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Öffentliche Verkehrsmittel and The Circus, Two Stories by Steve Castro

Öffentliche Verkehrsmittel
“He was bigger than life,” he told me. I agree; he was a pretty fat bastard, I replied. “That’s not what I meant.” Oh, O.K. I said. I waited for him to tell me what he meant. In the meantime, I decided to continue reading a short story translated from the original Russian into German about a blind barber from Moscow who fell in love with his own reflection. It was a very witty dark comedy written in 1946. The short story was an allegory; it was obvious, at least to me, that Stalin was the blind barber. I tried to Google the author, but he was nowhere to be found; the unfortunate short story writer probably died in a camp in Siberia during Stalin’s massive deportations to the region during the years 1941-1949. I had bought the 61 page pamphlet (30 pages in the original Russian / 31 pages for the German translation) for 800 Kronos at an antiquarian bookstore in Prague. I found the $40 price a little expensive but the owner convinced me by throwing in a free bilingual edition (Russian/German) of Sergej Jessenin’s selected poems published by Reclam in 1970. Suddenly, I heard a familiar voice, “Hey, pay attention. How can you read on the tram?” I’m sorry, I said, the blind barber had accidentally cut off a little boy’s right ear while cutting his hair, so the barber decided to cut off his left ear as well so that they would match and the poor boy, who was screaming and pleading with his parents to help him, was completely ignored; the boy’s parents, in reply to their own son’s dire supplications, coldly replied that the barber knew best and… “I don’t mean to interrupt, but if I wanted you to tell me the story, then I would read it myself,” he said. But you don’t speak Russian or German, so you wouldn’t be able to read it, I told him. “I’m assuming you never heard of a dictionary,” he said, “plus, I could always find the Italian, Spanish or English translation; what’s the book’s title?” What the hell are you talking about? I asked hypothetically. The book is clearly out of print; Stalin probably had all of the known copies burnt and God only knows how the copy I hold in my hands managed to survive; but anyway, so what did you mean when you said that the fat bastard was bigger than life? “Don’t put words into my mouth.” My Italian friend seemed visibly upset. “I never called Pavarotti a fat bastard; the man was one of the greatest operatic tenors of all time; as a matter of fact, don’t speak to me for the next hour,” he said. I would have gone back to reading my short story if the young woman who was sitting across from me holding a baby pig had not asked me to accompany her to her house for dinner.
The circus
At the circus we worked for, we had our own grocery store. So on that particular night, (it was mostly open at night because we mostly worked days) after I had finished my shopping for the evening, having bought all the essentials, (a can of green beans, a can of corn off the cob, a can of pinto beans, a packet of tortillas, one egg, we had our own chickens, so we could buy eggs one at a time if we pleased, a slab of boar-hog bacon and a can of laughter) a clown walked by me with the biggest smile I had ever seen, (except for the moon of course) and I had worked at the circus long enough to know that if a clown is always smiling, then they are depressed enough to commit suicide, so I tried to cheer him up by performing a trick just for him. So I said, hey you new clown, (which is what we magicians called rookie clowns) let me show you something; so he turned around and walked towards me and sat down right in front of me. I took off my shirt and pulled “the cutest puppy you have never seen” out of my white silk shirt, which was hand sewn by Gypsies in Rome. He then stood up with tears in his eyes, so I knew he was happy (when a clown in costume starts crying, it is usually from joy) and he took the puppy from my arms and said, “I’ll never lose you again Roger, I promise.” He was massive in stature, so I assured him that I had not stolen the puppy, but that I believed his puppy ran away because no puppy wants to be called Roger. He then agreed with me and gave me the $500 reward with the condition that every time I saw a poster that said “PUPPY NAMED ROGER WANTED SAFE AND SOUND, $500 REWARD” I would take it down. I took my newfound wealth and put it in my shirt pocket, which was a magic trick all its own, because my shirt didn’t have pockets at the time, but anyway, the important thing is that the puppy lived a long and happy life and grew up to be as strong as a wolf which is a good thing because the puppy I pulled out of my Italian shirt was definitively a wolf.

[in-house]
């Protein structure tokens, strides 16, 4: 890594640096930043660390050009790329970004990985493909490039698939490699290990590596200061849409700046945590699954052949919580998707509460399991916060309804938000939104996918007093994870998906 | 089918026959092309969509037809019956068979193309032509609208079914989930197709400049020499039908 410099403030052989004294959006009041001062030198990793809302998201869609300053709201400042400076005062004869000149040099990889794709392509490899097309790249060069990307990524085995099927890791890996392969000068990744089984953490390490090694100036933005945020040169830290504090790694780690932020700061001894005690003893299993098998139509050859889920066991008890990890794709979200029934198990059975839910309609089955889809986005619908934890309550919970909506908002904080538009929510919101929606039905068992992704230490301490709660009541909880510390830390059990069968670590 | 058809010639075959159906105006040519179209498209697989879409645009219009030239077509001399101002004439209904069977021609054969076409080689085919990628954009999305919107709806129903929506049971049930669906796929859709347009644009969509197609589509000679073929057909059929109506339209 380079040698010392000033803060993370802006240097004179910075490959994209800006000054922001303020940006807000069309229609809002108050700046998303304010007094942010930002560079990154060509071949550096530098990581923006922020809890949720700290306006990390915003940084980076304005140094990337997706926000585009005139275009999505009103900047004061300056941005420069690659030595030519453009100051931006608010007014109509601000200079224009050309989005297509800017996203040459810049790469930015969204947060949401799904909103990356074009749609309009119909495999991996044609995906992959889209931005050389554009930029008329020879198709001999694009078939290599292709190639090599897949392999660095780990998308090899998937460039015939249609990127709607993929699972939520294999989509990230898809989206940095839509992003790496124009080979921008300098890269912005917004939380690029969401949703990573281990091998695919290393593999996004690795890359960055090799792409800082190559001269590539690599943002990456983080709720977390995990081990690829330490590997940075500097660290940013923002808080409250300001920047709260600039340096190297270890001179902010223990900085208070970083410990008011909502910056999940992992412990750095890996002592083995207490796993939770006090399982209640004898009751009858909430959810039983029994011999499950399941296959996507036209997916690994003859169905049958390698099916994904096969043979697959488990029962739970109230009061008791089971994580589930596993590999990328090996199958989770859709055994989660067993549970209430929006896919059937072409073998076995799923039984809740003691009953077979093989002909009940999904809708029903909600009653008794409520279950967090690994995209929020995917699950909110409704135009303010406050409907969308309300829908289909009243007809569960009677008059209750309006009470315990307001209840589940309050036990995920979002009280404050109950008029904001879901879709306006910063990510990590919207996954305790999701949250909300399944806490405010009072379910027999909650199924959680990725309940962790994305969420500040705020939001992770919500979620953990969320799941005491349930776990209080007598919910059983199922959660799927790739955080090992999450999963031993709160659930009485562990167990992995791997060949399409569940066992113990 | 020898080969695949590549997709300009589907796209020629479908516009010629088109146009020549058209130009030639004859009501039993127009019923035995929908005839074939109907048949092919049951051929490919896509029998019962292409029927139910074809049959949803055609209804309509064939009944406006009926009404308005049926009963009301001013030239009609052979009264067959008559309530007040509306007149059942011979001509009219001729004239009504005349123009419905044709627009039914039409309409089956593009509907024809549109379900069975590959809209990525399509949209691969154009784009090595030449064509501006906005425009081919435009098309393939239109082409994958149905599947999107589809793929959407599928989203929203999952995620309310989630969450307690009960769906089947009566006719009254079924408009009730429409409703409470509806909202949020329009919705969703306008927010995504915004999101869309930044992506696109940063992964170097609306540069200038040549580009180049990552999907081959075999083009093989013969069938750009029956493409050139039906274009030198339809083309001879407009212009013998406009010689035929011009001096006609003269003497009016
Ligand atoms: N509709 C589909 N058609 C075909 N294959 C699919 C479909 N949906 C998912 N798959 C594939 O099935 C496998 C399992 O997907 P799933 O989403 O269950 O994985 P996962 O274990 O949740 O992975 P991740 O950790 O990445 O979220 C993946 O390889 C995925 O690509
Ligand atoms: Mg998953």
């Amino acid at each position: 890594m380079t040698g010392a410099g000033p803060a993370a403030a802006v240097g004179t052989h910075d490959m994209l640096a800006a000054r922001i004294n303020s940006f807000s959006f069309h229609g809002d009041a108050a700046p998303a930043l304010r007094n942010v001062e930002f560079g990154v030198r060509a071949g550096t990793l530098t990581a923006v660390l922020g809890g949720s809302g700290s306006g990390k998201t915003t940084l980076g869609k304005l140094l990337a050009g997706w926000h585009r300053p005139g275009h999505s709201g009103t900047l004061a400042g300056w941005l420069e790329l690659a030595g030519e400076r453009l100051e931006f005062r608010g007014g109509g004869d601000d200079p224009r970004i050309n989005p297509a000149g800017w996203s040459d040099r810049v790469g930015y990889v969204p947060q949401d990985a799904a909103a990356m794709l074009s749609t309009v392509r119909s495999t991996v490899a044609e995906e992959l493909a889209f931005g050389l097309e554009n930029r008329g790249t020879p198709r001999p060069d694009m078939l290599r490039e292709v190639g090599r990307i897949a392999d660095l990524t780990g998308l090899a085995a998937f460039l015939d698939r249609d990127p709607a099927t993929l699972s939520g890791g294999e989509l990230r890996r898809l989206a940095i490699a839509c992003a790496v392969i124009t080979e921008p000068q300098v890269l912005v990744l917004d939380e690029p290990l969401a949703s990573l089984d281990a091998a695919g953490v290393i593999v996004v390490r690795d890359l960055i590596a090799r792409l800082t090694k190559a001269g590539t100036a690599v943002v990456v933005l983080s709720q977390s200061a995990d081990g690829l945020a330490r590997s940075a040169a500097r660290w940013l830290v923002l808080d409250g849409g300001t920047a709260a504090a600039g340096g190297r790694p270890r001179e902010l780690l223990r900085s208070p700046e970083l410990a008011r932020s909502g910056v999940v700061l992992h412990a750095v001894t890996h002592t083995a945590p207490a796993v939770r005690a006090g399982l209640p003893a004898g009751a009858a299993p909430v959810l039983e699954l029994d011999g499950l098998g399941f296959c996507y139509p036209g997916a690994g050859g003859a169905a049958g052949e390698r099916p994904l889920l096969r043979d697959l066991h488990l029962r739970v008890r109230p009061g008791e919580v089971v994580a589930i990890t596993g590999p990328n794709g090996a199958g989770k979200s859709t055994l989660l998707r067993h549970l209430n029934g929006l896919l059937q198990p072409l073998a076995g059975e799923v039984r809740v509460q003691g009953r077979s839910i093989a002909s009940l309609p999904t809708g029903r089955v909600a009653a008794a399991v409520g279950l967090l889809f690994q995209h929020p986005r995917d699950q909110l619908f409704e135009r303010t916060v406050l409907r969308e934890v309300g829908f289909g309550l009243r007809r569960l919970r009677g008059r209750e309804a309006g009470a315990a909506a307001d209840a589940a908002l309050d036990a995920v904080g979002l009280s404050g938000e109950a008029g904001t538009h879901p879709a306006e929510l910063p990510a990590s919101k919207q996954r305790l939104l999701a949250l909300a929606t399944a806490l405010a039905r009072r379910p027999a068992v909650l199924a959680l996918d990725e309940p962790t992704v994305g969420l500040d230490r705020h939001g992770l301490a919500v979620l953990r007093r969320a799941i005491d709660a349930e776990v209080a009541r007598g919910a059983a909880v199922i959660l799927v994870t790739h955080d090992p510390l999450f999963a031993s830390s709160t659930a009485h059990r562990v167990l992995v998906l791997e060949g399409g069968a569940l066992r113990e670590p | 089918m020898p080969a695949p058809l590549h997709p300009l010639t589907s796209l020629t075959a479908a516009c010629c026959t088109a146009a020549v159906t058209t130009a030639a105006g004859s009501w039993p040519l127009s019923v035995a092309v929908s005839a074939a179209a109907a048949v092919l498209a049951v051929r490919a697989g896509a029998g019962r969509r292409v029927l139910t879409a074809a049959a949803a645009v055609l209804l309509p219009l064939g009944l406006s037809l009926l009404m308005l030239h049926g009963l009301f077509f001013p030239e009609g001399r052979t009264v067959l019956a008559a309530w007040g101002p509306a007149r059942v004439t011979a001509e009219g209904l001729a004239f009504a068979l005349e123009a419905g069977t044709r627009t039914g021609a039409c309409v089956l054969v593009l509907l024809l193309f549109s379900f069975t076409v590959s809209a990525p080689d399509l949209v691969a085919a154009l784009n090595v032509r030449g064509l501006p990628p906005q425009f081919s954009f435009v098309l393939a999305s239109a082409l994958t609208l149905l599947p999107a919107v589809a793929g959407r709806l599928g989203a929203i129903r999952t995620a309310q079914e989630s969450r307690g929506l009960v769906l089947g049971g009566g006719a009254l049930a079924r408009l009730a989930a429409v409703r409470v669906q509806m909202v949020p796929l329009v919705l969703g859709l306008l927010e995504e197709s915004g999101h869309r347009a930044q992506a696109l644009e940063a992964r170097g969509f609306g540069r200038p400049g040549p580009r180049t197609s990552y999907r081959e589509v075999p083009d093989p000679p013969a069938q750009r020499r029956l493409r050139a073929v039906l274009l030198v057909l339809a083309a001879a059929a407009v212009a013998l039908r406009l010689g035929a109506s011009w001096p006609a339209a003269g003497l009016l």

Steve Castro was born in Costa Rica. He has work forthcoming in Red Bridge Press (San Francisco) and elsewhere. Other flash fiction can be found in This Great Society (Canada), Penduline and Kindling. Two of his prose poems were recently published in Hobart (print), and his poetry can be seen in Everyday Genius, Scythe Literary Journal, and The Broken Plate.